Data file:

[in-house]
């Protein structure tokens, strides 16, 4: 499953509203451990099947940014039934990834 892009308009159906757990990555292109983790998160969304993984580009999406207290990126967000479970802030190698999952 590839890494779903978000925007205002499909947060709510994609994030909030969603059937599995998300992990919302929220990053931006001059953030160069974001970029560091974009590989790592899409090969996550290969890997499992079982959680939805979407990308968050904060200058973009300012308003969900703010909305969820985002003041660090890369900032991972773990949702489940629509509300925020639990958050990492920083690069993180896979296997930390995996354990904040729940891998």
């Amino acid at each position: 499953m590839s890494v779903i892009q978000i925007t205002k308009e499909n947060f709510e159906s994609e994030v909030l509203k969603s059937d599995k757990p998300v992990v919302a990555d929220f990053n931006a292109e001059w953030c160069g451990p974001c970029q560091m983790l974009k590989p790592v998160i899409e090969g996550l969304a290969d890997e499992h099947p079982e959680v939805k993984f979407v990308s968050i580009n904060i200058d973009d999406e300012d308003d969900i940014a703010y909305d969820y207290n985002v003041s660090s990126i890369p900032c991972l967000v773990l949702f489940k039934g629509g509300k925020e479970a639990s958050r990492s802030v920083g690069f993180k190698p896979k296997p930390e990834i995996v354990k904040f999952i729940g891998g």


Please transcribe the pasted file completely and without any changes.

[in-house]
């Protein structure tokens, strides 16, 4: 499953509203451990099947940014039934990834 892009308009159906757990990555292109983790998160969304993984580009999406207290990126967000479970802030190698999952 590839890494779903978000925007205002499909947060709510994609994030909030969603059937599995998300992990919302929220990053931006001059953030160069974001970029560091974009590989790592899409090969996550290969890997499992079982959680939805979407990308968050904060200058973009300012308003969900703010909305969820985002003041660090890369900032991972773990949702489940629509509300925020639990958050990492920083690069993180896979296997930390995996354990904040729940891998």
């Amino acid at each position: 499953m590839s890494v779903i892009q978000i925007t205002k308009e499909n947060f709510e159906s994609e994030v909030l509203k969603s059937d599995k757990p998300v992990v919302a990555d929220f990053n931006a292109e001059w953030c160069g451990p974001c970029q560091m983790l974009k590989p790592v998160i899409e090969g996550l969304a290969d890997e499992h099947p079982e959680v939805k993984f979407v990308s968050i580009n904060i200058d973009d999406e300012d308003d969900i940014a703010y909305d969820y207290n985002v003041s660090s990126i890369p900032c991972l967000v773990l949702f489940k039934g629509g509300k925020e479970a639990s958050r990492s802030v920083g690069f993180k190698p896979k296997p930390e990834i995996v354990k904040f999952i729940g891998g």